Either way, these diamonds are really rare, and we've only found them at a couple of sites in the world. Right now, the main mine is in Australia. It supplies 90% of our pink diamonds, and a tiny fraction of those earn a “red” classification from the Gemological Institute of America.

The mine sold their first proper red, or technically, their so-called “Fancy Red”, in 1999. And as of today, only about 30 small, red diamonds have ever been found. If you've ever browsed through the Tiffany & Company website, you might have seen a gemstone called tanzanite.

It's sometimes advertised as being 1000 times more rare than diamonds. Back in the 1960s, Tiffany's became the first company to sell this stone, but tanzanite isn't its real name. Instead, it's called blue zoisite.

Now, the mineral zoisite isn't that rare by itself. But the blue variety is. Its color comes from a vanadium impurity — in other words, vanadium atoms that got mixed into its crystal structure.

And the world's only source for it is a mining area in the Mereani Hills in Tanzania. It's so rare that industry experts estimate the supply will actually run out in a few decades. This supply of tanzanite formed roughly 585 million years ago, due to tectonic activity that would ultimately create Africa's most famous mountain, Mt.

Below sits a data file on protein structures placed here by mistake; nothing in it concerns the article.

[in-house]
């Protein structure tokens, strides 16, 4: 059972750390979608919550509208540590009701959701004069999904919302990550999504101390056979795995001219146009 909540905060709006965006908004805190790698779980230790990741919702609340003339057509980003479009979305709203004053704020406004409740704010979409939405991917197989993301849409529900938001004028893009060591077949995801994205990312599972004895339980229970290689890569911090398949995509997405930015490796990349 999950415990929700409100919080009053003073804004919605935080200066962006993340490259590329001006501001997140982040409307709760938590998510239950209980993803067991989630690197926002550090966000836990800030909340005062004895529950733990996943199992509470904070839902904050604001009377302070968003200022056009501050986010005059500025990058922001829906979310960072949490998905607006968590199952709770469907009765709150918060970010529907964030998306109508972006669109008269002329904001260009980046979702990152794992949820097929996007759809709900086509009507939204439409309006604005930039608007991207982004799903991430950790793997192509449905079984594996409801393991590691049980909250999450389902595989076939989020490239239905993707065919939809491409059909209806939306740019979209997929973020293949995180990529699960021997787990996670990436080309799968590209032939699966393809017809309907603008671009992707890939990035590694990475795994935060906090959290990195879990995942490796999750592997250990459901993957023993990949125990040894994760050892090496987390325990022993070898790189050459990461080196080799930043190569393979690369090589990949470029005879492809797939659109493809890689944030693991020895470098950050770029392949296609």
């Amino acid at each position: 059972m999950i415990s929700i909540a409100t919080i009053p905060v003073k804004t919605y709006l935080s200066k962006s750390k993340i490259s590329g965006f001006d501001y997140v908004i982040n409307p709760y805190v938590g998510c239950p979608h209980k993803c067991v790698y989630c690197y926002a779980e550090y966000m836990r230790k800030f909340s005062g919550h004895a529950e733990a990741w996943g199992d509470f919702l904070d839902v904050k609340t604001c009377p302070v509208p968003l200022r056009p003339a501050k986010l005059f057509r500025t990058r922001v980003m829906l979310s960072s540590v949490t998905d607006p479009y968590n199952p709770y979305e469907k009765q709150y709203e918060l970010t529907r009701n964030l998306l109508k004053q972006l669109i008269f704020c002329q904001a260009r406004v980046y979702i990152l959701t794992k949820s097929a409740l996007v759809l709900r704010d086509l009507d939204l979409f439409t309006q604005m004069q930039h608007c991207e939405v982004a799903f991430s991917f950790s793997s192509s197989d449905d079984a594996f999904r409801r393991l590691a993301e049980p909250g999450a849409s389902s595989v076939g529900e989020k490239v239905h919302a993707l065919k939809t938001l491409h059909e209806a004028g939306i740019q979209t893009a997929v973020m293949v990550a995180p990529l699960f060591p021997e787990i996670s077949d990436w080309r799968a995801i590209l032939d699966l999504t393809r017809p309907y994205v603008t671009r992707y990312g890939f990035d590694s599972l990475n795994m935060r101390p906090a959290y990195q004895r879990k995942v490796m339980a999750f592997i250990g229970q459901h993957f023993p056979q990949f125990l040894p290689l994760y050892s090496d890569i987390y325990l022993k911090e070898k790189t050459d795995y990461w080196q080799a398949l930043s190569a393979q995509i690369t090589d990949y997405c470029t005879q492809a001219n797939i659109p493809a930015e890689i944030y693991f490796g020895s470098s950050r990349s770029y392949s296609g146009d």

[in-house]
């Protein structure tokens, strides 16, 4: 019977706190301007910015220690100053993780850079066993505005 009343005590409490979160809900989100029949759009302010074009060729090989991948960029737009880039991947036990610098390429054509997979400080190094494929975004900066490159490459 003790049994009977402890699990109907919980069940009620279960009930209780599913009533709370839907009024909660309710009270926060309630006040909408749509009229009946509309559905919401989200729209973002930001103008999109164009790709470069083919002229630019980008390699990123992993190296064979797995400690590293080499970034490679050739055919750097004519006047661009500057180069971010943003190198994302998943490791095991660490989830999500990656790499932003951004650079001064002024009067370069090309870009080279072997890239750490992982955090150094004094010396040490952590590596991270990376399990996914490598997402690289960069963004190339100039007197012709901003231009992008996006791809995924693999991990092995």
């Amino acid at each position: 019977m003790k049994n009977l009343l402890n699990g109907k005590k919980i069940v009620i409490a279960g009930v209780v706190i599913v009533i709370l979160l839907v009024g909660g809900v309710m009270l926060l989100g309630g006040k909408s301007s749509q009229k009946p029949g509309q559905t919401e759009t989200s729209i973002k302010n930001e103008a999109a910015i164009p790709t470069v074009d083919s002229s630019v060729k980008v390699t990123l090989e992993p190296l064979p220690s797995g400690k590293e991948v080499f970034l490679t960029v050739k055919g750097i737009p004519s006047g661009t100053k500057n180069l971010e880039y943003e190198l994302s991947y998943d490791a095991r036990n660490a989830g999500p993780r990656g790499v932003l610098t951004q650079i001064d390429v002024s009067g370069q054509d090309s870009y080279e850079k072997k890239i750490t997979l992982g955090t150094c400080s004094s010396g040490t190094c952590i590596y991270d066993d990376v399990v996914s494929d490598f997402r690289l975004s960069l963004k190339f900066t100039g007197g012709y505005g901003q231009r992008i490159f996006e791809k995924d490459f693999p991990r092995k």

Kilimanjaro. Basically, the rocks within each tectonic plate smushed into one another, and under all that heat and pressure, they melted, transformed, and grew new crystals. The exact blend of elements tanzanite is made of came from a mix of these two tectonic plates, as well as any particles carried into cracks by super hot gases.

This is why we haven't found it anywhere else. Also, as if tanzanite weren't cool enough just because of how it formed, it has a pretty unique appearance, too. It's pleochroic, which means that its color can change depending on the angle you shine light through it.

It happens because vanadium atoms can have different numbers of electrons, which mean they can respond to light a little differently. Rough, untreated tanzanite generally displays blue, violet, and red or brown coloration. If you buy tanzanite jewelry in a store, though, you'll only see the blue-ish colors.

That's because the mineral has been heat-treated to make it all pretty so some of the vanadium atoms have changed state and no longer reflect that red light. Now, gems are pretty and all, but most of the rare minerals on Earth just aren't cut out to be gemstones. Many are rare because they can only form under very specific conditions, like combinations of temperature and pressure or — in the case of hazenite — in extreme pH.